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Showing posts by Jen Rapp

October 21, 2016

Jen Rapp

As an Alexa developer, you have the ability to provide Alexa skill cards that contain text and/or images (see Including a Card in Your Skill's Response). There are two main types of cards:

  • Simple Card - contains a title and text body.
  • Standard Card - contains title, text body, and one image.

Customers interacting with your skill can then view these cards via the Alexa app or on Fire TV. While voice experiences allow customers to break from their screens, graphical interfaces act to complement and can enhance the experience users have with your skill.

In our new guide, Best Practices for Skill Card Design, you can learn how to best present information on cards for easy consumption by customers. Skill cards contain the same information (image and text) everywhere they appear, but have differing layouts depending on the access point, the Alexa app or Fire TV.  

To drive engagement with your Alexa skill, we’ve compiled the top 10 tips for effective Alexa skill card design.

Tip #1: Use cards to share additional information or details to the voice experience

Cards do not replace the voice experience, instead, they deliver value-added content. Customers should not need to rely on the cards to enjoy your voice experience and cards should never be required to use an Alexa skill. Instead, they should be used to provide additional information.

For example, imagine a customer asks for a recipe and you want to share details of the recipe. The skill card could add additional context by providing the recipe category, recipe description, cook time, prep time, and number of ingredients,  while Alexa may simply say, “Try chicken parmesan accented by a homemade tomato sauce.”

Tip #2: Show users what they can do with guidance and sample utterances

Cards can be a great way to get a lost user back on track, or enable self-service to show users what they can do. Give enough detail for the user to move forward when lost – without going overboard. Suggest sample utterances when they need help, or when AMAZON.HelpIntent is triggered. Always keep the utterances relevant and in context of the current situation. For example, don't suggest an utterance on how to check your previous scores when the user is in the middle of the game.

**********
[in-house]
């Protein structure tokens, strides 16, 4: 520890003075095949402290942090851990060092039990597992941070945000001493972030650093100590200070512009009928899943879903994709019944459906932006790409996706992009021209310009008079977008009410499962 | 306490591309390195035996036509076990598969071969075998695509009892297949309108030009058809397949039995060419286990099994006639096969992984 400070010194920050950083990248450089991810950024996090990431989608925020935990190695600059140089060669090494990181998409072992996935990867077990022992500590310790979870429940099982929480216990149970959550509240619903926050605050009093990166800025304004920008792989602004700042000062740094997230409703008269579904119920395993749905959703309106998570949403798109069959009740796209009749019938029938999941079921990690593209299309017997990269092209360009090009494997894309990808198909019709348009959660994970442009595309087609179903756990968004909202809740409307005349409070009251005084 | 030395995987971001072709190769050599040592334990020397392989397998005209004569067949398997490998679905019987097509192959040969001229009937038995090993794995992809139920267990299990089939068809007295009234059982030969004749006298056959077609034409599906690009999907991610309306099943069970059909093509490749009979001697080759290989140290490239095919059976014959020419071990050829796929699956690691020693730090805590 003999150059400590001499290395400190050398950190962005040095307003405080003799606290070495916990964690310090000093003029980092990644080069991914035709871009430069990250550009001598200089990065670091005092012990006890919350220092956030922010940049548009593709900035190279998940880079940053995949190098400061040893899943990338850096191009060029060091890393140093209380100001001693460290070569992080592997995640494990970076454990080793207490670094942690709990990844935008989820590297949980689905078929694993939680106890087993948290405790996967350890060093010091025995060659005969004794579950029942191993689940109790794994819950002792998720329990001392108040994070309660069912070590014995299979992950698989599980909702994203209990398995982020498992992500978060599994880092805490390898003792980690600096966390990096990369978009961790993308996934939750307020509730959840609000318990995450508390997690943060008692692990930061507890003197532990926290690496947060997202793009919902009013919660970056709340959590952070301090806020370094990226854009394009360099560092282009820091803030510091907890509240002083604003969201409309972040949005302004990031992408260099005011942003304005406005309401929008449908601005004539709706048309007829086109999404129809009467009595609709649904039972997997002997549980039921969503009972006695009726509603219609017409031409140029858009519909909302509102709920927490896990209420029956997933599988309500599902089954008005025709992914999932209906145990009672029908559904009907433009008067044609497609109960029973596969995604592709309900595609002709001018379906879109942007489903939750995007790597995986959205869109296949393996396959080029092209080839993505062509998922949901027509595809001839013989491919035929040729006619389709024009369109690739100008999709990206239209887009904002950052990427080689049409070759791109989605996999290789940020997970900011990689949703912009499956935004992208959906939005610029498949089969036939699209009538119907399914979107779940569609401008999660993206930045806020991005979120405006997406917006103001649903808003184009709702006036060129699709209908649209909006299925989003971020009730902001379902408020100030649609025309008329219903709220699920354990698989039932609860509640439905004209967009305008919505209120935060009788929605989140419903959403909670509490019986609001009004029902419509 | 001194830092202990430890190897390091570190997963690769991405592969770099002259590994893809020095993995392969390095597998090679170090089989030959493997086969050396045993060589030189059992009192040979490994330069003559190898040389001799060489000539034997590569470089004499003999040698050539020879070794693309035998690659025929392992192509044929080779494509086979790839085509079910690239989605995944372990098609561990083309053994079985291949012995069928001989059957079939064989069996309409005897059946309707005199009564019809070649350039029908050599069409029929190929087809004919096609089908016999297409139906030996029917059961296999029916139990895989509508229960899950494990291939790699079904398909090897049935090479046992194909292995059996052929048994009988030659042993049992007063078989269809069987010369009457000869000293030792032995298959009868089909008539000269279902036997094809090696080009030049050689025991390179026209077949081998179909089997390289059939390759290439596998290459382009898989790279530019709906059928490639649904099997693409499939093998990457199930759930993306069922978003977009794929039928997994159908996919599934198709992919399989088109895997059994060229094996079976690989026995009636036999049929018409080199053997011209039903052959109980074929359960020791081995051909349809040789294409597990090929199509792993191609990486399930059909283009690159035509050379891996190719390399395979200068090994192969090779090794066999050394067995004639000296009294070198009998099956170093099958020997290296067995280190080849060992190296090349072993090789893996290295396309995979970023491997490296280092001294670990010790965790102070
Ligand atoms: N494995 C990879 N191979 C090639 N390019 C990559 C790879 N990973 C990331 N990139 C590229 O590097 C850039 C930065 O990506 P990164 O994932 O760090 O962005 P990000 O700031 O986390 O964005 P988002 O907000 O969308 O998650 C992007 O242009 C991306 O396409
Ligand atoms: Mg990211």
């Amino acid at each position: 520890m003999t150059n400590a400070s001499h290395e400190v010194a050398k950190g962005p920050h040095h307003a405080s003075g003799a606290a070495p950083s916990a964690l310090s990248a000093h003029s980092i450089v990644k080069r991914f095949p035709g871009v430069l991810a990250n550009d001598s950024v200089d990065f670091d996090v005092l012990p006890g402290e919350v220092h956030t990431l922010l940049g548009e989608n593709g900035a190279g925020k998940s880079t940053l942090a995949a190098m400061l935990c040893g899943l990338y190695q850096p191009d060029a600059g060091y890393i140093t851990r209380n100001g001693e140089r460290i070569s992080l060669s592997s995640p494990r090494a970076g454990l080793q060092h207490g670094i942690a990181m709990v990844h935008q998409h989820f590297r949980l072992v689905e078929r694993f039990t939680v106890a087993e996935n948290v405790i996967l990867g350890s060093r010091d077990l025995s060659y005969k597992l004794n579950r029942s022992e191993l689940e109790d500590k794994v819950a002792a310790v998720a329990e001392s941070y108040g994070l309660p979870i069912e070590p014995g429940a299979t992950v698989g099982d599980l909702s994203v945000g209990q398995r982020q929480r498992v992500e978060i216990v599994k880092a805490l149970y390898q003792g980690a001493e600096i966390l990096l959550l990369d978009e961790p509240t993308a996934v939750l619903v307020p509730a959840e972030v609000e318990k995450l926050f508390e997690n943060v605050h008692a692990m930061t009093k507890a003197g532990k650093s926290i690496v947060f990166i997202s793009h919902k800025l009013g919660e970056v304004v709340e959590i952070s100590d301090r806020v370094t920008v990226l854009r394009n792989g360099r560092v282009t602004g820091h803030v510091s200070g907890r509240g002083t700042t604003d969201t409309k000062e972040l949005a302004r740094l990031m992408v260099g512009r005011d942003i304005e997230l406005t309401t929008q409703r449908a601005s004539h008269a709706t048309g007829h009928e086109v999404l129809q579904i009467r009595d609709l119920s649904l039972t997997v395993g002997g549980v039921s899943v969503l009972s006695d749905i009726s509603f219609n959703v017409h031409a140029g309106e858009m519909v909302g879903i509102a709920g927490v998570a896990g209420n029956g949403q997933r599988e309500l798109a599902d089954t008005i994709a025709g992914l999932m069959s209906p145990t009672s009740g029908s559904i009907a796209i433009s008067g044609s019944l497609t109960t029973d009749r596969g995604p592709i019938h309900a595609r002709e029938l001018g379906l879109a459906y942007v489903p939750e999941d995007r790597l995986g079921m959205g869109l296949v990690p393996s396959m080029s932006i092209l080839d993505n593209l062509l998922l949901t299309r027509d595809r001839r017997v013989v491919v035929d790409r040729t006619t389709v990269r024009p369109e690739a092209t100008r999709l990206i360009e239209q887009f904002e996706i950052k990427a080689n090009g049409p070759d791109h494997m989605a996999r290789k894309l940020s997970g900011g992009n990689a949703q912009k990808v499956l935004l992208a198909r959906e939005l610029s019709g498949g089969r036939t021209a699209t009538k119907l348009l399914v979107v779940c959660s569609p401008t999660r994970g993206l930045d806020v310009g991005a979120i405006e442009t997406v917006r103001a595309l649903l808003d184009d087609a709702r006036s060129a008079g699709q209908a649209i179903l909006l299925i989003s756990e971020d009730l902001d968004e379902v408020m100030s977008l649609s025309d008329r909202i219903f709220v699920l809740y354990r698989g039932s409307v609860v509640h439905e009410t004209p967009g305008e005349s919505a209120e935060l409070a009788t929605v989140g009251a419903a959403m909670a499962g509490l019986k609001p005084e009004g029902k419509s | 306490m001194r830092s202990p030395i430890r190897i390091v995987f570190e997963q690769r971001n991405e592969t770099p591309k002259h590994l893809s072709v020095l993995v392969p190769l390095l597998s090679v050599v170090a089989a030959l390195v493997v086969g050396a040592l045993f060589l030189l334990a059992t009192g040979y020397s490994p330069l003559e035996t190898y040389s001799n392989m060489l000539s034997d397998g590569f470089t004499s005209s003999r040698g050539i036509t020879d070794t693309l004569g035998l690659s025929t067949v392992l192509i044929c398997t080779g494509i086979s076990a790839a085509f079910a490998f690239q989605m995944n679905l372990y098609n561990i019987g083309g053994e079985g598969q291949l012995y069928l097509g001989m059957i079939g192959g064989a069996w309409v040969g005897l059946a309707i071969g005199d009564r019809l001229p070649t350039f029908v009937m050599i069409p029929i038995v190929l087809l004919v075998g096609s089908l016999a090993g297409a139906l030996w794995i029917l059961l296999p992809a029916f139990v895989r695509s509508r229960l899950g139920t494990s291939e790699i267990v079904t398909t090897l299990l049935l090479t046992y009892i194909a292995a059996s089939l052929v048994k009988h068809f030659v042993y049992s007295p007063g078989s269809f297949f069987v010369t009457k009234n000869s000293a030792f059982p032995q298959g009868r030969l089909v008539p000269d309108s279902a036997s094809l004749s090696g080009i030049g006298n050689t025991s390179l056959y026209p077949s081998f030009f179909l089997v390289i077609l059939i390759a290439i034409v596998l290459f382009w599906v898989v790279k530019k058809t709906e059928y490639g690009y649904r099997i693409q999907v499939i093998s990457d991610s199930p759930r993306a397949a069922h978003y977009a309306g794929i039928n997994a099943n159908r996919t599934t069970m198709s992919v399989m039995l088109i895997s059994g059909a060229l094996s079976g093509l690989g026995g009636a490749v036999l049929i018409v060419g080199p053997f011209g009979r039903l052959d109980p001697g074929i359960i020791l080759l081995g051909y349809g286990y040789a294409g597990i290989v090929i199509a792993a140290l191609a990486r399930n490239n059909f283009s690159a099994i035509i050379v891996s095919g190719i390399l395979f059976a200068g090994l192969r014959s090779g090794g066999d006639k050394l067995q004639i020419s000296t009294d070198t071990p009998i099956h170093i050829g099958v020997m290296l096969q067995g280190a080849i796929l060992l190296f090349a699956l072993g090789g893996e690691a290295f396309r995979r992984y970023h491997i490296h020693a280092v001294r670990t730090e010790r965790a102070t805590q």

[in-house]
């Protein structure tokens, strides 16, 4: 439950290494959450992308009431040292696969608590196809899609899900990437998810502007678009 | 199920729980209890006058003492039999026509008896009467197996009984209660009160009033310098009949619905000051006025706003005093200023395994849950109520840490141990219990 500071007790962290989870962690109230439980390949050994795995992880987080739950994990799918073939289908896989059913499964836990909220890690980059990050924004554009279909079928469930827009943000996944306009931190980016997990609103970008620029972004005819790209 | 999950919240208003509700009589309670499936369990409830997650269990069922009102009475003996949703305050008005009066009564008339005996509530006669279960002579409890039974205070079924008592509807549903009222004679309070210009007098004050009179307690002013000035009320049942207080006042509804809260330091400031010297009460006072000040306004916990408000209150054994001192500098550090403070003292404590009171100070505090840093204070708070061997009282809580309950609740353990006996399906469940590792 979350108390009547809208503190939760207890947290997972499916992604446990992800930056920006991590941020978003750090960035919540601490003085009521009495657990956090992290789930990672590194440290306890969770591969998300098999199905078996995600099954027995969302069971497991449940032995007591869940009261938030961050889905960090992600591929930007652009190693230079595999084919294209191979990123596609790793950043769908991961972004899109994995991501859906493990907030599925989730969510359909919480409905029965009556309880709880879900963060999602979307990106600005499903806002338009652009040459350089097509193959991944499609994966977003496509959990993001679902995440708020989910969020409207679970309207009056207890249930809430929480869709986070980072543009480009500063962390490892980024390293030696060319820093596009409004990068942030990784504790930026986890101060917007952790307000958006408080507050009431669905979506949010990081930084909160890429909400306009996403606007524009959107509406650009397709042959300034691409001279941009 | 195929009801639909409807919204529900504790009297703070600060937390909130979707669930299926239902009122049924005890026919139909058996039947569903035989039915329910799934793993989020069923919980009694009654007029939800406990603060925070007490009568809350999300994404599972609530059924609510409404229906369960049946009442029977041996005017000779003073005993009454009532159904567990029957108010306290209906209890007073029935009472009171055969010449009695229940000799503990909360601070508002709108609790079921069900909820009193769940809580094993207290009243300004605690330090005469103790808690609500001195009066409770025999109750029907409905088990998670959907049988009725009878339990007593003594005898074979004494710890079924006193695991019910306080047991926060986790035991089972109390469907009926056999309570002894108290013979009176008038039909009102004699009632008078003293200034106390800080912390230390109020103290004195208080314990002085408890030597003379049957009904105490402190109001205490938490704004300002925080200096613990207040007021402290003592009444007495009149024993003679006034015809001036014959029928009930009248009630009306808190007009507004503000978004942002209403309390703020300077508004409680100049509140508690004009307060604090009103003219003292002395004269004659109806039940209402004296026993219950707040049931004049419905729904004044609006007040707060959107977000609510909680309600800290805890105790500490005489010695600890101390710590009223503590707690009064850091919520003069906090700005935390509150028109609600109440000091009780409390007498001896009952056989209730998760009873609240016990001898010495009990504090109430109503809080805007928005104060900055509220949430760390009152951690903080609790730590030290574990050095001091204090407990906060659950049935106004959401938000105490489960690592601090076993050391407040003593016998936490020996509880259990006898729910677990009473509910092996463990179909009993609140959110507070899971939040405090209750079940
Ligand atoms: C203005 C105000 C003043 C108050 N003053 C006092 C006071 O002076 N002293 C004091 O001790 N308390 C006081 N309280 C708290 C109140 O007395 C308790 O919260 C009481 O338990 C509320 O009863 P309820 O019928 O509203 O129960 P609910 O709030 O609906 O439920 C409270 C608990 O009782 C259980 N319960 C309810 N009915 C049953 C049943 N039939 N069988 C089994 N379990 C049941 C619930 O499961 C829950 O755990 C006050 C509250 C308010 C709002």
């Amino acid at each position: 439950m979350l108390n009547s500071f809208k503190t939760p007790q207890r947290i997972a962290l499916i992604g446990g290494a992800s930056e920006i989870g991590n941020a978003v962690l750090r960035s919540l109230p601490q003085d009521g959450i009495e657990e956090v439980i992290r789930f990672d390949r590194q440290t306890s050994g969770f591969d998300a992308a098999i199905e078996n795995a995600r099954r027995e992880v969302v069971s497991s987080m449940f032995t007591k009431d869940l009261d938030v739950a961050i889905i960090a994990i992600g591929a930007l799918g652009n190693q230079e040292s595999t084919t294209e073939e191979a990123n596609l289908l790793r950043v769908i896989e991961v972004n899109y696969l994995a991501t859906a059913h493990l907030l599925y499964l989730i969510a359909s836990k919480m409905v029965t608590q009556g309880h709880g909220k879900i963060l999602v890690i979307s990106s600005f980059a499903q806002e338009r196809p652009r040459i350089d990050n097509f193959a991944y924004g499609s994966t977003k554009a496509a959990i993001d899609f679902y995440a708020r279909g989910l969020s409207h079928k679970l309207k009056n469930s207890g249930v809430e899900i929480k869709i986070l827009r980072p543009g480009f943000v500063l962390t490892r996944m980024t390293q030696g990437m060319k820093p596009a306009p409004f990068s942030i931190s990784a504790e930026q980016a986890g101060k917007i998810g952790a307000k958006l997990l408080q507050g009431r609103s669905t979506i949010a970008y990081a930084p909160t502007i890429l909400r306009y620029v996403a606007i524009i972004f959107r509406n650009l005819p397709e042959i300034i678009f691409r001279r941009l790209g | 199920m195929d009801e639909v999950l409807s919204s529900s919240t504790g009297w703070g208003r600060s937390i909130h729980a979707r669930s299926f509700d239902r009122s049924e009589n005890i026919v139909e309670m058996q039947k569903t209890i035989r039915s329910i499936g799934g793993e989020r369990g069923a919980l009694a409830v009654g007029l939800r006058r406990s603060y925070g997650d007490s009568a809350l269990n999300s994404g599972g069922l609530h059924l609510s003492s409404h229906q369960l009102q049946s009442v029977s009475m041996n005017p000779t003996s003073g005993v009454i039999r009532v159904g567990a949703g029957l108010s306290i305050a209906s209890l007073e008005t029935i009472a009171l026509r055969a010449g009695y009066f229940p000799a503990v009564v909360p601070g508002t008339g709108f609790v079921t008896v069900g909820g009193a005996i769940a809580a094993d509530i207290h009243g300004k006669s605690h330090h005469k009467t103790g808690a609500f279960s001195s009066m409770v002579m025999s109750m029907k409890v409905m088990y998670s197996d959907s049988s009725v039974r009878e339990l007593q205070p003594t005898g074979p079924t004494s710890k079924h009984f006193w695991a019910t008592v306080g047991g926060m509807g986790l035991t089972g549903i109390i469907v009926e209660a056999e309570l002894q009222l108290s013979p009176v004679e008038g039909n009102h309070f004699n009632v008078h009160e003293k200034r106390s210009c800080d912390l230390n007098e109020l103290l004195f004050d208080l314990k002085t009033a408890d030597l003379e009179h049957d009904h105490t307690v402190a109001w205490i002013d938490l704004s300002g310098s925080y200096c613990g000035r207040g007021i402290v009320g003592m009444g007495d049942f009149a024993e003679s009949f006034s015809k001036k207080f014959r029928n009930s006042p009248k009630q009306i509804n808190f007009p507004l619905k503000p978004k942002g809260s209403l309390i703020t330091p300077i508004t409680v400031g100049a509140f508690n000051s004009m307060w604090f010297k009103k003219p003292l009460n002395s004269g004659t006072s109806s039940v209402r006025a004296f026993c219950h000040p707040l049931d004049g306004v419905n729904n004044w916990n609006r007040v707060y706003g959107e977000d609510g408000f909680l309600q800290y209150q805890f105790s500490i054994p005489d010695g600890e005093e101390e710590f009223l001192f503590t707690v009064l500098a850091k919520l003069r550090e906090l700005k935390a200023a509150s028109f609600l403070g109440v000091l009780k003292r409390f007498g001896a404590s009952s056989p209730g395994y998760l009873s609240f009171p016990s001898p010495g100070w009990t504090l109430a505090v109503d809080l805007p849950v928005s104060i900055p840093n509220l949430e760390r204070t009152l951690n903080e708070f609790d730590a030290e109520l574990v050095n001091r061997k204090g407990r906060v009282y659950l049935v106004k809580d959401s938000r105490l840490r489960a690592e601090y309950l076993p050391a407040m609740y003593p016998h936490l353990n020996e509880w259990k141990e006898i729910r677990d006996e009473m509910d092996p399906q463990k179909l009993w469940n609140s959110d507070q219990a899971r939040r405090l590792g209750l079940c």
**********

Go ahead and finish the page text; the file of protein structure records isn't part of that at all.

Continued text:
Tip #3: Keep it short, informative, and clear

Structure the copy for cards in brief, informative sentences or lines of text and avoid unstructured product details. Don’t rely on large blocks of text and keep details to a minimum so that users can quickly evaluate the card at a glance. For example, show a stock symbol and the current stock quote instead of a full sentence describing the change, which is more difficult to quickly grasp.

Tip #4: Use line breaks

Use line breaks (/n) to help format individual lines of addresses, product details or information. Again, this makes it easier to quickly scan for key information. However, don’t double line break when separating parts of a street address.

Tip #5: Keep URL links short and memorable

Since URLs in cards are not clickable links, don’t only show URLs to direct users to other sites. Instead, provide clear direction on how to get to more information (e.g., “Go to giftsgalore.com and head to ‘My Account’”). While we don’t encourage the use of URLs in cards, if you do include them, make it easy for the user to consume and remember.

Tip #6: Make it consumable at a glance

A general guideline for card content is to keep it short and easy to read. Cards should provide quick bits of content that users can consume at a glance. Providing images is a helpful way to quickly convey key information (e.g., images of a cheese pizza vs. a pepperoni pizza are instantaneously distinguishable). The card shouldn’t include everything that Alexa says, but instead simply the key information in the card (e.g., a bulleted list of product details vs. the full description).

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